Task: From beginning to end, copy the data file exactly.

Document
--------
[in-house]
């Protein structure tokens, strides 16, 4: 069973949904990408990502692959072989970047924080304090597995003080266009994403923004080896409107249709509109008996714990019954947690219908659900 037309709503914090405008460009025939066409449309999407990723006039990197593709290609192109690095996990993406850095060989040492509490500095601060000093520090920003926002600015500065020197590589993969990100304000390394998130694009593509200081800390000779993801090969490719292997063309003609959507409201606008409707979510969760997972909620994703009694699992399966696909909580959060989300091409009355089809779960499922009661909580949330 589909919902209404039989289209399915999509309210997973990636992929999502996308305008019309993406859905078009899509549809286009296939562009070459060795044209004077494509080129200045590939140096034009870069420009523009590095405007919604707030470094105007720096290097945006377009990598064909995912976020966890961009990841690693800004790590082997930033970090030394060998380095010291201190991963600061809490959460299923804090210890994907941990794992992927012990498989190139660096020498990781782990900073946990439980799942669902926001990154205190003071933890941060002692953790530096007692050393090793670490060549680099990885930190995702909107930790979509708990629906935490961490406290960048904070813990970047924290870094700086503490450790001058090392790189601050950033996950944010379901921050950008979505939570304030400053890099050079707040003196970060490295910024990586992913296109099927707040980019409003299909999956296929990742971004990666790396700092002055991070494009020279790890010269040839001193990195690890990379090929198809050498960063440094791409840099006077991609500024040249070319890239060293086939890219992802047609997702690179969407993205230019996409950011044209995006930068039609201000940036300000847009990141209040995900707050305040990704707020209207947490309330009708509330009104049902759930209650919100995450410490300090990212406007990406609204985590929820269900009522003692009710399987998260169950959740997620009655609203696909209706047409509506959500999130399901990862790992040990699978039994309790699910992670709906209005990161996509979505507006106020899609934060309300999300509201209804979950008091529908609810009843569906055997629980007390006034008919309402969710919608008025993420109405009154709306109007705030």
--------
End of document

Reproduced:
[in-house]
């Protein structure tokens, strides 16, 4: 069973949904990408990502692959072989970047924080304090597995003080266009994403923004080896409107249709509109008996714990019954947690219908659900 037309709503914090405008460009025939066409449309999407990723006039990197593709290609192109690095996990993406850095060989040492509490500095601060000093520090920003926002600015500065020197590589993969990100304000390394998130694009593509200081800390000779993801090969490719292997063309003609959507409201606008409707979510969760997972909620994703009694699992399966696909909580959060989300091409009355089809779960499922009661909580949330 589909919902209404039989289209399915999509309210997973990636992929999502996308305008019309993406859905078009899509549809286009296939562009070459060795044209004077494509080129200045590939140096034009870069420009523009590095405007919604707030470094105007720096290097945006377009990598064909995912976020966890961009990841690693800004790590082997930033970090030394060998380095010291201190991963600061809490959460299923804090210890994907941990794992992927012990498989190139660096020498990781782990900073946990439980799942669902926001990154205190003071933890941060002692953790530096007692050393090793670490060549680099990885930190995702909107930790979509708990629906935490961490406290960048904070813990970047924290870094700086503490450790001058090392790189601050950033996950944010379901921050950008979505939570304030400053890099050079707040003196970060490295910024990586992913296109099927707040980019409003299909999956296929990742971004990666790396700092002055991070494009020279790890010269040839001193990195690890990379090929198809050498960063440094791409840099006077991609500024040249070319890239060293086939890219992802047609997702690179969407993205230019996409950011044209995006930068039609201000940036300000847009990141209040995900707050305040990704707020209207947490309330009708509330009104049902759930209650919100995450410490300090990212406007990406609204985590929820269900009522003692009710399987998260169950959740997620009655609203696909209706047409509506959500999130399901990862790992040990699978039994309790699910992670709906209005990161996509979505507006106020899609934060309300999300509201209804979950008091529908609810009843569906055997629980007390006034008919309402969710919608008025993420109405009154709306109007705030």